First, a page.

Finance functions are under significant pressure across all industries to reduce costs and support decreasing margins, improve the volumes and quality of information provided, and arguably most importantly, to focus on delivery of value adding insights to the business. So it is somewhat unsurprising, in light of mounting pressures, that many accountants are coming to realise the benefits of embracing automation and adopting AI programmes.
In fact in a recent report produced by global enterprise software company Sage, a staggering 96% of accountants indicated they feel positively about the role that automation will play in their day-to-day process. In its ‘The Practice of Now’ report, for which it surveyed 700 accountants, Sage revealed that systems automation is welcomed and considered a strategic asset to their business.
However, with 68% of accountants indicating that they see their role changing in some form through automation and 35% revealing administrative tasks are the most enjoyable part of their role it is reasonable that some professionals are concerned about the long term impact that automation will have on their careers. Indeed, according to Sage, 38% of accountants see emerging technology as the biggest threat to the accountancy profession. With the press keen to focus on the negative impacts of automation, these fears are understandable. Most accountants will likely have seen the widely reported story which suggests that 35% of current jobs in the UK are at high risk of ‘computerisation’ over the following 20 years, however in an ever shifting business environment accountants have far more to offer than just the traditional administrative aspects of their role. Accountants in practice are now seen as a business partner, while their industry counterparts are largely viewed as strategic advisors. In both professional settings accountancy professionals can provide insightful advice and support across the business based on a sound understanding of the company.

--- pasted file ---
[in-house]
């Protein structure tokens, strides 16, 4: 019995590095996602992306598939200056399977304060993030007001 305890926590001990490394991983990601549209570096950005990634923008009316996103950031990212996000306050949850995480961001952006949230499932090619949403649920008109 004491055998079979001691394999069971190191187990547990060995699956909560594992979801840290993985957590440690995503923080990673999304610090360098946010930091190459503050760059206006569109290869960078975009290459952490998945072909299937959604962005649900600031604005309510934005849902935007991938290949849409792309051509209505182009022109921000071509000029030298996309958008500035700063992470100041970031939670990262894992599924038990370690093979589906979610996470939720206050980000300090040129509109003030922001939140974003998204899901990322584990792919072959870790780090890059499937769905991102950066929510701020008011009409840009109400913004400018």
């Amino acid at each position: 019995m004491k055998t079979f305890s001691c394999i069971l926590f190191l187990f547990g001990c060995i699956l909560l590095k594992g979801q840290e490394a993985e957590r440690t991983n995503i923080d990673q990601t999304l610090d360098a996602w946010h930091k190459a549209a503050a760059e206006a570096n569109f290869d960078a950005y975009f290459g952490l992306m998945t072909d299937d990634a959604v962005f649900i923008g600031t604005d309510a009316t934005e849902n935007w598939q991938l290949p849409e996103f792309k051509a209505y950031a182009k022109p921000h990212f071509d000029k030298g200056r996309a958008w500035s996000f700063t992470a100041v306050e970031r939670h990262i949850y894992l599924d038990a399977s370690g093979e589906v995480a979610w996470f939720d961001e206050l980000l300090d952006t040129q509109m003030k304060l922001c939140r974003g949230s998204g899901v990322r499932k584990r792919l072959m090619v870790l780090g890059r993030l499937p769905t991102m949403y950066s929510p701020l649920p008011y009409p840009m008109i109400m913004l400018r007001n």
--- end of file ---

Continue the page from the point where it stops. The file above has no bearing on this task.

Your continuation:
There is little doubt that in the future automation will play a significant role in shaping the responsibilities of accounting professionals. However by relying on their outstanding commercial awareness, strong communication and demonstrating their ability to make well informed financial decisions, accountants can continue to prove their strategic value. Organisations will increasingly look for professionals with expertise in reporting, forecasting and a high degree of competency in risk management, in potential employees. Accountants who embrace automation, and make use of the opportunities it provides to develop interpersonal and leadership skills will no doubt see their careers thrive, and organisations which incorporate AI programmes into their working practices will ultimately see costs diminish and their finance function able to focus on providing more valuable strategic insight.
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